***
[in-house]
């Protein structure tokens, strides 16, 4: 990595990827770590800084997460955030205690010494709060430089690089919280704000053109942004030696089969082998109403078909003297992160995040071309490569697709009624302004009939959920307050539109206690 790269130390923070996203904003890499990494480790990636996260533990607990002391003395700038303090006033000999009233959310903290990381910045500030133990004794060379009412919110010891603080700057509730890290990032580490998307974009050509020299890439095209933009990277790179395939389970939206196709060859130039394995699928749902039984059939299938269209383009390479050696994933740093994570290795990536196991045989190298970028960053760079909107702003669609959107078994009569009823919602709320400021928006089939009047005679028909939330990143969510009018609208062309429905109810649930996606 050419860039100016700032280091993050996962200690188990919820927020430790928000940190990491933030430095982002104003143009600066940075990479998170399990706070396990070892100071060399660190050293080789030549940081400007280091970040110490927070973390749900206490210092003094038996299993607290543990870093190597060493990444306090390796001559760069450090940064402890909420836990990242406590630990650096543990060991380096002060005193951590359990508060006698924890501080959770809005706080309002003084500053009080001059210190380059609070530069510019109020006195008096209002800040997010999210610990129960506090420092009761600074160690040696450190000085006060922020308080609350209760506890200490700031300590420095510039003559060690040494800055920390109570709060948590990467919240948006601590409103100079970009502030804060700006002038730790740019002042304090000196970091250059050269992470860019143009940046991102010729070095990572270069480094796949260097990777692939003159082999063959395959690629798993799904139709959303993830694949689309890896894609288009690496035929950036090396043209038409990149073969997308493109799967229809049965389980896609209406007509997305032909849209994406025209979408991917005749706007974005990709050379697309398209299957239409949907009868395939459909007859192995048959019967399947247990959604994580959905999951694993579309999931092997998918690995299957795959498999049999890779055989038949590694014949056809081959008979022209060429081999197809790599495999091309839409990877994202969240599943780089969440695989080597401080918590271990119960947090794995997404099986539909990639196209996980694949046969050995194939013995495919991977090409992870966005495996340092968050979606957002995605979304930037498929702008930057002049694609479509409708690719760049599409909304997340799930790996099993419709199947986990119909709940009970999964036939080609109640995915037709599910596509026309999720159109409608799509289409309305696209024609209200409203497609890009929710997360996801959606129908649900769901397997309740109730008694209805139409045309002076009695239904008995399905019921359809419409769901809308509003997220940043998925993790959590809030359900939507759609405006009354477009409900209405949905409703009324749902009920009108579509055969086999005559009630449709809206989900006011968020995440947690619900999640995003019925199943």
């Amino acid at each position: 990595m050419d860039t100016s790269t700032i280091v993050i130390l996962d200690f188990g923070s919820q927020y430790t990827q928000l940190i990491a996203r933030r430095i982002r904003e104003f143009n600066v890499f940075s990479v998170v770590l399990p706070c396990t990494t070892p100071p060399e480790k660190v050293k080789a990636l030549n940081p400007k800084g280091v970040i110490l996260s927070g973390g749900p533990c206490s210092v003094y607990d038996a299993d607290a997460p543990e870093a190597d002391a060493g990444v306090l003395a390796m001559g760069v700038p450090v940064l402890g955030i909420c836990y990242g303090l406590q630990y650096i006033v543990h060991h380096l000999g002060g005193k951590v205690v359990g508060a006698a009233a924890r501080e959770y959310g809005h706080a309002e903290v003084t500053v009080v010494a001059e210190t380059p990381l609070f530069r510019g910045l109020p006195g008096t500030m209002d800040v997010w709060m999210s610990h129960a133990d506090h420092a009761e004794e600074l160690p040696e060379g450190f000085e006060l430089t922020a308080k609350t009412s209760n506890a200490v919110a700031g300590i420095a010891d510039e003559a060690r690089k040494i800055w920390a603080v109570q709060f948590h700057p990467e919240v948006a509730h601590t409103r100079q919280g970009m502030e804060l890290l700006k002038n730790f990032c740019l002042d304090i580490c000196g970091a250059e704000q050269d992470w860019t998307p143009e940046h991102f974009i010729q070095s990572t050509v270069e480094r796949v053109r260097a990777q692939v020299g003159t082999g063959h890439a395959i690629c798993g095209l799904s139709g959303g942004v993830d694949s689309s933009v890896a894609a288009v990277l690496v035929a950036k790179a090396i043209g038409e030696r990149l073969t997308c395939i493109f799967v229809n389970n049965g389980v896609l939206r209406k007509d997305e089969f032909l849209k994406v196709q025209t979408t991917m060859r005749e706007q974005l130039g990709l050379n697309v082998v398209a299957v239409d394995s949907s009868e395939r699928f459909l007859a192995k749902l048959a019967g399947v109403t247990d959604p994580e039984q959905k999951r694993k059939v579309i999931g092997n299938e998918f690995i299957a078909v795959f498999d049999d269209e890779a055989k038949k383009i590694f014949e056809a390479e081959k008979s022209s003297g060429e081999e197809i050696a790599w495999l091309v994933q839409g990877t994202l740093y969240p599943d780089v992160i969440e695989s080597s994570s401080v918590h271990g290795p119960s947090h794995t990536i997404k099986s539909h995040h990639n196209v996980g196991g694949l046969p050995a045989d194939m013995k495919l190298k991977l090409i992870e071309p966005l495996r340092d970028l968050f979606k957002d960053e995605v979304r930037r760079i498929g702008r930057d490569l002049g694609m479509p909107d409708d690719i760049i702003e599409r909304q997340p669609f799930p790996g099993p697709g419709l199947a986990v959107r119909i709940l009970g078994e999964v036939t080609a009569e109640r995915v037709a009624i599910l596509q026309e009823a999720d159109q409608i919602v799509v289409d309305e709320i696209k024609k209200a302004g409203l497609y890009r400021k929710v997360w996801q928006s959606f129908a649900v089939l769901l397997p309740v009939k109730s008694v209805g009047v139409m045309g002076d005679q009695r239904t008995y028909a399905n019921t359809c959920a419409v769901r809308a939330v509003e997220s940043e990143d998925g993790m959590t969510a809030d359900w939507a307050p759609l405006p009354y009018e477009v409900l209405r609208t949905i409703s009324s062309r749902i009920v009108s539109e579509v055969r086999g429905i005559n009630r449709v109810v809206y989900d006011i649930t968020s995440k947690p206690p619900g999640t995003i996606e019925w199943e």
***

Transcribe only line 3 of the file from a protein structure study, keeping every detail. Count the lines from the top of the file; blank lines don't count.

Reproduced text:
């Amino acid at each position: 990595m050419d860039t100016s790269t700032i280091v993050i130390l996962d200690f188990g923070s919820q927020y430790t990827q928000l940190i990491a996203r933030r430095i982002r904003e104003f143009n600066v890499f940075s990479v998170v770590l399990p706070c396990t990494t070892p100071p060399e480790k660190v050293k080789a990636l030549n940081p400007k800084g280091v970040i110490l996260s927070g973390g749900p533990c206490s210092v003094y607990d038996a299993d607290a997460p543990e870093a190597d002391a060493g990444v306090l003395a390796m001559g760069v700038p450090v940064l402890g955030i909420c836990y990242g303090l406590q630990y650096i006033v543990h060991h380096l000999g002060g005193k951590v205690v359990g508060a006698a009233a924890r501080e959770y959310g809005h706080a309002e903290v003084t500053v009080v010494a001059e210190t380059p990381l609070f530069r510019g910045l109020p006195g008096t500030m209002d800040v997010w709060m999210s610990h129960a133990d506090h420092a009761e004794e600074l160690p040696e060379g450190f000085e006060l430089t922020a308080k609350t009412s209760n506890a200490v919110a700031g300590i420095a010891d510039e003559a060690r690089k040494i800055w920390a603080v109570q709060f948590h700057p990467e919240v948006a509730h601590t409103r100079q919280g970009m502030e804060l890290l700006k002038n730790f990032c740019l002042d304090i580490c000196g970091a250059e704000q050269d992470w860019t998307p143009e940046h991102f974009i010729q070095s990572t050509v270069e480094r796949v053109r260097a990777q692939v020299g003159t082999g063959h890439a395959i690629c798993g095209l799904s139709g959303g942004v993830d694949s689309s933009v890896a894609a288009v990277l690496v035929a950036k790179a090396i043209g038409e030696r990149l073969t997308c395939i493109f799967v229809n389970n049965g389980v896609l939206r209406k007509d997305e089969f032909l849209k994406v196709q025209t979408t991917m060859r005749e706007q974005l130039g990709l050379n697309v082998v398209a299957v239409d394995s949907s009868e395939r699928f459909l007859a192995k749902l048959a019967g399947v109403t247990d959604p994580e039984q959905k999951r694993k059939v579309i999931g092997n299938e998918f690995i299957a078909v795959f498999d049999d269209e890779a055989k038949k383009i590694f014949e056809a390479e081959k008979s022209s003297g060429e081999e197809i050696a790599w495999l091309v994933q839409g990877t994202l740093y969240p599943d780089v992160i969440e695989s080597s994570s401080v918590h271990g290795p119960s947090h794995t990536i997404k099986s539909h995040h990639n196209v996980g196991g694949l046969p050995a045989d194939m013995k495919l190298k991977l090409i992870e071309p966005l495996r340092d970028l968050f979606k957002d960053e995605v979304r930037r760079i498929g702008r930057d490569l002049g694609m479509p909107d409708d690719i760049i702003e599409r909304q997340p669609f799930p790996g099993p697709g419709l199947a986990v959107r119909i709940l009970g078994e999964v036939t080609a009569e109640r995915v037709a009624i599910l596509q026309e009823a999720d159109q409608i919602v799509v289409d309305e709320i696209k024609k209200a302004g409203l497609y890009r400021k929710v997360w996801q928006s959606f129908a649900v089939l769901l397997p309740v009939k109730s008694v209805g009047v139409m045309g002076d005679q009695r239904t008995y028909a399905n019921t359809c959920a419409v769901r809308a939330v509003e997220s940043e990143d998925g993790m959590t969510a809030d359900w939507a307050p759609l405006p009354y009018e477009v409900l209405r609208t949905i409703s009324s062309r749902i009920v009108s539109e579509v055969r086999g429905i005559n009630r449709v109810v809206y989900d006011i649930t968020s995440k947690p206690p619900g999640t995003i996606e019925w199943e």